cp .cache/default-html.js src/html.js

Then edit the file to add the stylesheet and JS.

// src/html.js
import React from "react"

let stylesStr
if (process.env.NODE_ENV === `production`) {
  try {
    stylesStr = require(`!raw-loader!../public/styles.css`)
  } catch (e) {

module.exports = class HTML extends React.Component {
  render() {
    let css
    if (process.env.NODE_ENV === `production`) {
      css = (
          dangerouslySetInnerHTML={{ __html: stylesStr }}
    return (
      <html {...this.props.htmlAttributes}>
          <meta charSet="utf-8" />
          <meta httpEquiv="x-ua-compatible" content="ie=edge" />
            content="width=device-width, initial-scale=1, shrink-to-fit=no"
          {/* DocSearch Stylesheet goes here */}
          <link rel="stylesheet" href="https://cdn.jsdelivr.net/npm/docsearch.js@2/dist/cdn/docsearch.min.css" /> 
        <body {...this.props.bodyAttributes}>
            dangerouslySetInnerHTML={{ __html: this.props.body }}
          {/* DocSearch JS goes here */}
          <script type="text/javascript" src="https://cdn.jsdelivr.net/npm/docsearch.js@2/dist/cdn/docsearch.min.js" />

You can use the same method in the future to add other services but in some cases (Mixpanel for instance) the build might fail due to some issues with Webpack and/or React.

Make sure that you also add 2 new environment variables for your API Key and index.

GATSBY_MIXPANEL_KEY=<your Mixpanel key>
GATSBY_DOCSEARCH_INDEX=<your DocSearch index>

3. Adding a Searchbox to the UI

Let’s now create a new component for our search box.

touch components/Sidebar/SearchBox.js

Copy the code below to create a new search field. It uses the environment variables defined previously to configure the search service.

import React from 'react'
import styled from 'styled-components'
import { navigateTo } from "gatsby-link"

const Container = styled.div`
  display: flex;
  flex: 1;
  input {
    display: inline-block;
    font-size: 14px;
    border: 1px solid #ccc;
    background-color: #fff;
    border-radius: 2px;
    height: 32px;
    line-height: 20px;
    vertical-align: baseline;
    box-sizing: border-box;
    width: 100%;
    padding: 8px 4px;
    margin-bottom: 10px;

class SearchBox extends React.Component {
  constructor() {
    this.autocompleteSelected = this.autocompleteSelected.bind(this)

  autocompleteSelected(e) {
    // Use an anchor tag to parse the absolute url (from autocomplete.js) into a relative url
    // eslint-disable-next-line no-undef
    const a = document.createElement(`a`)
    a.href = e._args[0].url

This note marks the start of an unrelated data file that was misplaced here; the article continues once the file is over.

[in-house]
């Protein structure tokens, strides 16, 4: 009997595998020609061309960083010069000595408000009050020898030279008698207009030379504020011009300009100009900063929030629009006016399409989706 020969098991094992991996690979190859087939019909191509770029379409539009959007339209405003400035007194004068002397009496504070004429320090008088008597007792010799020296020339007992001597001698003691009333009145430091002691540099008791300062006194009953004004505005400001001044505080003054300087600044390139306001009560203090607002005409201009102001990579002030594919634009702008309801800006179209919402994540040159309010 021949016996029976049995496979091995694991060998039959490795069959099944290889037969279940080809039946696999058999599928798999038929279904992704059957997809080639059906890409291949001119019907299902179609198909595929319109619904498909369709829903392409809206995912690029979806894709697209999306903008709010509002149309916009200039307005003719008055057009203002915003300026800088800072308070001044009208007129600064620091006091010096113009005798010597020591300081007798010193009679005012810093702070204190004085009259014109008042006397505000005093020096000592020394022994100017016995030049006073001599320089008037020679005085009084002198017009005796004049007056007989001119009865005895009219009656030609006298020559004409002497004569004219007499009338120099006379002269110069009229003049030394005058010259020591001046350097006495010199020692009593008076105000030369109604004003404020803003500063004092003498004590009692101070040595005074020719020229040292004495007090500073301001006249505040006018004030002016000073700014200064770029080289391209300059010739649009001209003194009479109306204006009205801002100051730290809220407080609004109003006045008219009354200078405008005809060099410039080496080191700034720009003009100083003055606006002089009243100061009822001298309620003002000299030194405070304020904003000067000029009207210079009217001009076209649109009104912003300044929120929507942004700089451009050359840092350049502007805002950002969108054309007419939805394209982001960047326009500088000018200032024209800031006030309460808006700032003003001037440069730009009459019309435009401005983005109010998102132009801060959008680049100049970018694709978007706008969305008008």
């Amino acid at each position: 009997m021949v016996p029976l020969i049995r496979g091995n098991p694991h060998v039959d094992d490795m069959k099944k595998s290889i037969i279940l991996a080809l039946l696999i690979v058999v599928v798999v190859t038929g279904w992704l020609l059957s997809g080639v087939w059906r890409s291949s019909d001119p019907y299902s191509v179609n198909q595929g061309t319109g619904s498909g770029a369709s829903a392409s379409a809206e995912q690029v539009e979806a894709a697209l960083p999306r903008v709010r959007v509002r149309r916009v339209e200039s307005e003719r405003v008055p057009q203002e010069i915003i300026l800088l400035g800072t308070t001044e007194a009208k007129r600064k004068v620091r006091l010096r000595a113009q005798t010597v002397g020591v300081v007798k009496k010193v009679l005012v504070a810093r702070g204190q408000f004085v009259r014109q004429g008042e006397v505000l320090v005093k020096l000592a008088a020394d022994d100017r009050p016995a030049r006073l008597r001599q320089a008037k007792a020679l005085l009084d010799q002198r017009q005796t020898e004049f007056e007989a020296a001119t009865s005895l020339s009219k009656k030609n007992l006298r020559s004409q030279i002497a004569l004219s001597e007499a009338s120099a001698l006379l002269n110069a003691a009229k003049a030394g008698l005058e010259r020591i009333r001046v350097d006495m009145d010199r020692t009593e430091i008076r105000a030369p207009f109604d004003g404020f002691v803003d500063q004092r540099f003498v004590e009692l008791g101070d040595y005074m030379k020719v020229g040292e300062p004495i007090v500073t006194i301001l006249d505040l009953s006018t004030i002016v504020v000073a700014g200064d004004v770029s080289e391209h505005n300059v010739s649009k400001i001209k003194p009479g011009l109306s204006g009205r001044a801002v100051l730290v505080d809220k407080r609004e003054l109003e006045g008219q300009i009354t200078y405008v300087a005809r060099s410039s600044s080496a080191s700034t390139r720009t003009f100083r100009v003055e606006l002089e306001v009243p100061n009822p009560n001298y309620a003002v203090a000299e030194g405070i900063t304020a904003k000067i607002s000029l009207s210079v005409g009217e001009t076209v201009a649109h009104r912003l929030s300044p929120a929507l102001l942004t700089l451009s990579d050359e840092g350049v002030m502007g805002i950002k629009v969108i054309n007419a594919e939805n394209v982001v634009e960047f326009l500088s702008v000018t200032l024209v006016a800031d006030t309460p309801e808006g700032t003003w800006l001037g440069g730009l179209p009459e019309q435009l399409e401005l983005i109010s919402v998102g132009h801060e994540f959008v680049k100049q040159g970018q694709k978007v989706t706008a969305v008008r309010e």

apiKey: process.env.GATSBY_DOCSEARCH_API_KEY, 
        indexName: process.env.GATSBY_DOCSEARCH_INDEX, 
        inputSelector: '#docs-search',
        algoliaOptions: {
          hitsPerPage: 5
        debug: true // Set debug to true if you want to inspect the dropdown,

  render() {
    return (
        <form onSubmit={e => e.preventDefault()}>
          <input id="docs-search" type="search" placeholder="Search..." onFocus={() => this.setState({ focussed: true })}

export default SearchBox

Now you simply need to edit src/components/Sidebar/index.js and add that search field to the sidebar and we’re done!

// src/components/Sidebar/index.js
import React from 'react'
import Link from 'gatsby-link'
import styled from 'styled-components'
import SearchBox from './SearchBox'  // Import the SearchBox

const SidebarContainer = styled.div`
  width:  250px;
  header {
    font-weight: bold;
    text-transform: uppercase;
    margin: 0 0 8px 0;
  ul {
    margin: 0 0 16px 0;

const Sidebar = () => (
    {/* Only display the searchbox if the env variables are properly configured */}
    {process.env.GATSBY_DOCSEARCH_API_KEY && process.env.GATSBY_DOCSEARCH_INDEX && (
      <SearchBox />
    <header>Quick start</header>
      <li><Link to="/getting-started">Getting Started</Link></li>
      <li><Link to="/about">About us</Link></li>

export default Sidebar

Now if you reload your application you should be able to use the search field to search your documentation.

Ok, I cheated here and used the search index for https://docs.squadlytics.com

4. Deploying to Netlify

To enable the search on prod just add the corresponding env variables to your build configuration in Netlify.


Moving forward

As said in the intro the Docs Starter Kit is open source and you can find the code on Github (pull requests are welcome!). This is pretty much the same as the code that powers our docs and we wanted to share our learnings to help others in similar situations.